Narrow Way

Lust addiction and compulsions are challenging to conquer. The conquering is God’s, because we who are flesh do not have the power. To weak flesh is added grace the divine assistance, the invisible power of God, the strength that delivers us.

Along this long way of transformation, we may not find, at some near point, total freedom. But it is quickly obvious also that hopeless impossibility, as a general plan, is not going to help either! The recovering can discover by a grace, that there is a way, something vital and intense and in the end the only actual route of escape.

The way of the cross. The words are so familiar. Who hasn’t heard them a thousand times? They remain a parable. Unless one enters them, they never make sense. The way is somewhere in the middle and it is indeed narrow. But Jesus has already been there. He has consecrated the narrow way, everything is possible.

At that time Jesus took unto Him the twelve and said to them: Behold, we go up to Jerusalem, and all things shall be accomplished which were written by the Prophets concerning the Son of man. For He shall be delivered to the Gentiles, and shall be mocked, and scourged, and spit upon: and after they have scourged Him, they will put Him to death, and the third day He shall rise again. And they understood none of those things, and this word was hid from them, and they understood not the things that were said. Now it came to pass, when He drew nigh to Jericho, that a certain blind man sat by the wayside, begging. And when he heard the multitude passing by, he asked what this meant. And they told him that Jesus of Nazareth was passing by. And he cried out, saying: Jesus, Son of David, have mercy on me. And they that went before him rebuked him, that he should hold his peace. But he cried out much more: Son of David, have mercy on me. And Jesus standing, commanded him to be brought to Him. And when he was come near, He asked him, saying: What wilt thou that I do to thee? But he said: Lord that I may see. And Jesus said to him: Receive thy sight, thy faith hath made thee whole. And immediately he saw and followed Him, glorifying God. And all the people, when they saw it, gave praise to God. - Luke 18: 31-43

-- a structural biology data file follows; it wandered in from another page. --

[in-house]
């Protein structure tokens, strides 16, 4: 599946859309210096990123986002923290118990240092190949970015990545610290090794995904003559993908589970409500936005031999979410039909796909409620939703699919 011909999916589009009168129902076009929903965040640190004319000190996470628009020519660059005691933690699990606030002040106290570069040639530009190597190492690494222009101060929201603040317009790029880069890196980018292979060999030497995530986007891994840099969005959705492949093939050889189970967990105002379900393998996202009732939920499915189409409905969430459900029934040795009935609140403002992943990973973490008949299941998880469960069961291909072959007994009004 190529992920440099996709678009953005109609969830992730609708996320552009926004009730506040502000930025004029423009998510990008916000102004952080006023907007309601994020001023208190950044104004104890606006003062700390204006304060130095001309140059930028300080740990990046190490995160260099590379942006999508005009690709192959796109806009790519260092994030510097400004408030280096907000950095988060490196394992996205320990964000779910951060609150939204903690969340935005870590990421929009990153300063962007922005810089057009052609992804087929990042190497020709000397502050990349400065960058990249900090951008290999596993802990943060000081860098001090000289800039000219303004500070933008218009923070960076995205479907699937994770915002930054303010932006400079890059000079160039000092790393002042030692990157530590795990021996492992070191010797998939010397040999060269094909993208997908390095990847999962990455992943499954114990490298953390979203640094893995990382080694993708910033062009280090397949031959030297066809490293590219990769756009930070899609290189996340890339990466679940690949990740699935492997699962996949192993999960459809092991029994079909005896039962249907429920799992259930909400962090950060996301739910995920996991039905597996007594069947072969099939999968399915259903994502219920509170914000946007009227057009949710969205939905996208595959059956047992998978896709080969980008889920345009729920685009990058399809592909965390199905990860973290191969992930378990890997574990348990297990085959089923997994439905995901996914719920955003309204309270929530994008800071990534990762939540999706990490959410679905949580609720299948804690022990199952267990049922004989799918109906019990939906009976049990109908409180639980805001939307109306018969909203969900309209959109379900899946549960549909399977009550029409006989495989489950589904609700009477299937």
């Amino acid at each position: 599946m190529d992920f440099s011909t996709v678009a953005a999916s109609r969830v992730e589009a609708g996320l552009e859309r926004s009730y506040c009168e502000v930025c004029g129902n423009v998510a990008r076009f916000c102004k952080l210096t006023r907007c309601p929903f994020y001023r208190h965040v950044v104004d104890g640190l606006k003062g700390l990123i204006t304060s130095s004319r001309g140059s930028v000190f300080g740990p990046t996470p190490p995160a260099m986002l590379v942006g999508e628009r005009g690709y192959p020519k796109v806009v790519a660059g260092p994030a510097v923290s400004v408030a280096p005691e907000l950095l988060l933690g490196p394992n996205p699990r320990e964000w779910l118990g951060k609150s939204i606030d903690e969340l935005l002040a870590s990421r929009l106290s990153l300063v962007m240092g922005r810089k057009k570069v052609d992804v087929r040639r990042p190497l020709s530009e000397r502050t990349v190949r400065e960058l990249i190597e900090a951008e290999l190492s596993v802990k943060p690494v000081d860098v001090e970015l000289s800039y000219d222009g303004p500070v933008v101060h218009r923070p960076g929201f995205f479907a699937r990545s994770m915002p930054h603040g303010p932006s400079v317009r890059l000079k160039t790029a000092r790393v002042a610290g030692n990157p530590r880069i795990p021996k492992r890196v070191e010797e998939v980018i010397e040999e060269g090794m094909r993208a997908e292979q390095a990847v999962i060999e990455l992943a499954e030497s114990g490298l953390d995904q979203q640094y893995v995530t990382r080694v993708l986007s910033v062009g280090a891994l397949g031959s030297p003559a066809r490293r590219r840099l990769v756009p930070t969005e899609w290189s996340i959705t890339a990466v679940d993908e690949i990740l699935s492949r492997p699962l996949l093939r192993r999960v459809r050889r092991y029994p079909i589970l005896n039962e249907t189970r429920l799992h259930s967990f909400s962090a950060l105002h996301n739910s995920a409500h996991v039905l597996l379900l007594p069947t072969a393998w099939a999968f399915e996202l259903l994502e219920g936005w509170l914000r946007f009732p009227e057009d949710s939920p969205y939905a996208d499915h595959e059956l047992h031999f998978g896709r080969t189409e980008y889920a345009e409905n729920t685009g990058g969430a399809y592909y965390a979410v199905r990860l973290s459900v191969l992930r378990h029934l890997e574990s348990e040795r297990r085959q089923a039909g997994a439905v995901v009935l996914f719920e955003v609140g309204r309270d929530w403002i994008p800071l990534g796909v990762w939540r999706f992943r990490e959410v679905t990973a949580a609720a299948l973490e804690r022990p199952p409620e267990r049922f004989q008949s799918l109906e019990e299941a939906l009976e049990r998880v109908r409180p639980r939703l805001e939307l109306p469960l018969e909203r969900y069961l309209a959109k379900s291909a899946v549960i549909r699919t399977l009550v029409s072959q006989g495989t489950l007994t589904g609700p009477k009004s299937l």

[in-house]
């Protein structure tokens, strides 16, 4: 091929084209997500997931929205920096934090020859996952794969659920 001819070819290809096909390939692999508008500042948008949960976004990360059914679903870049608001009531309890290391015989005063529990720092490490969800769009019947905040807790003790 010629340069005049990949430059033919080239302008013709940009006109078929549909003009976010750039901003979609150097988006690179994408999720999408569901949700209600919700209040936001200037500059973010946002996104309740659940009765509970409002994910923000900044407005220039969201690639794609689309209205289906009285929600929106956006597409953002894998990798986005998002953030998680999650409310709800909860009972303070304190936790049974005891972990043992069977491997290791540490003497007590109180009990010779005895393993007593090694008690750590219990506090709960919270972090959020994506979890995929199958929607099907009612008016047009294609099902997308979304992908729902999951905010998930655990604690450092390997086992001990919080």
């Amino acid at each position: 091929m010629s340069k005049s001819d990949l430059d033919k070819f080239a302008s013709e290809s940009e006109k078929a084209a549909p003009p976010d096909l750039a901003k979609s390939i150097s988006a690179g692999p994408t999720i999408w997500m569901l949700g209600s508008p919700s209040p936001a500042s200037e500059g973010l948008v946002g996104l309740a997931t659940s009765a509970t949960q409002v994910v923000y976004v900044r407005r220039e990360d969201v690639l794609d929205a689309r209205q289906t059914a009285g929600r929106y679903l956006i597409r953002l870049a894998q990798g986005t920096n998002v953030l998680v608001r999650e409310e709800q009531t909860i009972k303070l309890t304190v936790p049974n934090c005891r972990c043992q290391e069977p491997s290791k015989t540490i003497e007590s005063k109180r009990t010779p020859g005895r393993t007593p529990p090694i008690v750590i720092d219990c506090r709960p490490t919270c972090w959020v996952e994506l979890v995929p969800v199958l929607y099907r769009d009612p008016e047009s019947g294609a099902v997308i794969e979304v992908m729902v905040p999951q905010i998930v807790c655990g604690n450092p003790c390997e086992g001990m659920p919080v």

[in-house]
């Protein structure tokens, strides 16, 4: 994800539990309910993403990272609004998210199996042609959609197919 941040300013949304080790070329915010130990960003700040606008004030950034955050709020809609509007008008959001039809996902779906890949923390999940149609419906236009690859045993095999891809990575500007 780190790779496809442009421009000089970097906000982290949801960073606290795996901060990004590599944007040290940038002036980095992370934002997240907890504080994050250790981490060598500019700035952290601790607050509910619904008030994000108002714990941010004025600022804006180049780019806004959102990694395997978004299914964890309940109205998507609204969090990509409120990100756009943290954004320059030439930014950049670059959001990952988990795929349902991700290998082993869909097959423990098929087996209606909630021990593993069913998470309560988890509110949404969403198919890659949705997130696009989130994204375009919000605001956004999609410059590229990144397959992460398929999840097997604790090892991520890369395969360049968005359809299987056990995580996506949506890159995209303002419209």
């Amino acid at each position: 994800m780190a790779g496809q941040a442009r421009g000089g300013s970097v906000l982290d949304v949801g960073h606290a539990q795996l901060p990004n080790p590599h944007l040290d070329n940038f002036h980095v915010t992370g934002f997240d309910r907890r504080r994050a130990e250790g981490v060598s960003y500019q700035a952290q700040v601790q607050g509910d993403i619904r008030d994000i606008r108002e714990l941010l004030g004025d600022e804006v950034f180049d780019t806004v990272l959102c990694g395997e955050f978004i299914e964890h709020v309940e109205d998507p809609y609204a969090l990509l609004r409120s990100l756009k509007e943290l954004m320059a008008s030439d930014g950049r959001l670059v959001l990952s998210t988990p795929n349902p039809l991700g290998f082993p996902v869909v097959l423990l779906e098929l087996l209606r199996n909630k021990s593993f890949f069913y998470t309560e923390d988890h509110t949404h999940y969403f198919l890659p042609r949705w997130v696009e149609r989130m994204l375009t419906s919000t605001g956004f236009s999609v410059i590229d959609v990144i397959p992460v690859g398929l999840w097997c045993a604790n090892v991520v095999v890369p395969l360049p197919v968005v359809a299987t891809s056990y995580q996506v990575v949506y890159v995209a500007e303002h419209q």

A pew transcribed homily by Msgr. Charles Pope given for this gospel reading of Quinquagesima Sunday:

Jesus is going to Jerusalem for the last time. There is irony in this Gospel. The apostles did not understand and preferred to remain blind. They resist and we [all of us today] are like them. There are crosses we don’t want to carry. Like, “you are going to die”. What are we doing to get ready? Many do not prepare. Notice the picture of blindness and resistance. In Jericho, the blind man knows he is blind, and he wants to see. The disciples shush him, staying in their blindness. The man won’t give up. Jesus commands: Bring him to Me. Jesus asks: What do you want Me to do for you? This is for everyone. Be very prayerful and careful with the answer. If the man is no longer blind, he will see many new things, including the unpleasant. Many seek relief; but healing requires change. Healing and transformation is hard. We have to become something else. It is all dripping with irony. Healing takes courage. During Lent, be careful how you answer. The path is the cross. The path of transformation and holiness is not for the faint of heart, nor for the timid, nor the indolent. What do you want Jesus to do?

Father of all grant us the grace of willingness to suffer, prevent suffering from wounding us, let our will be the suffering, the virtue of mortification, let our willingness to suffer undo demonic action, let the suffering of our transformation merit the grace of healing peace. We ask with faith in Jesus’ name. Amen.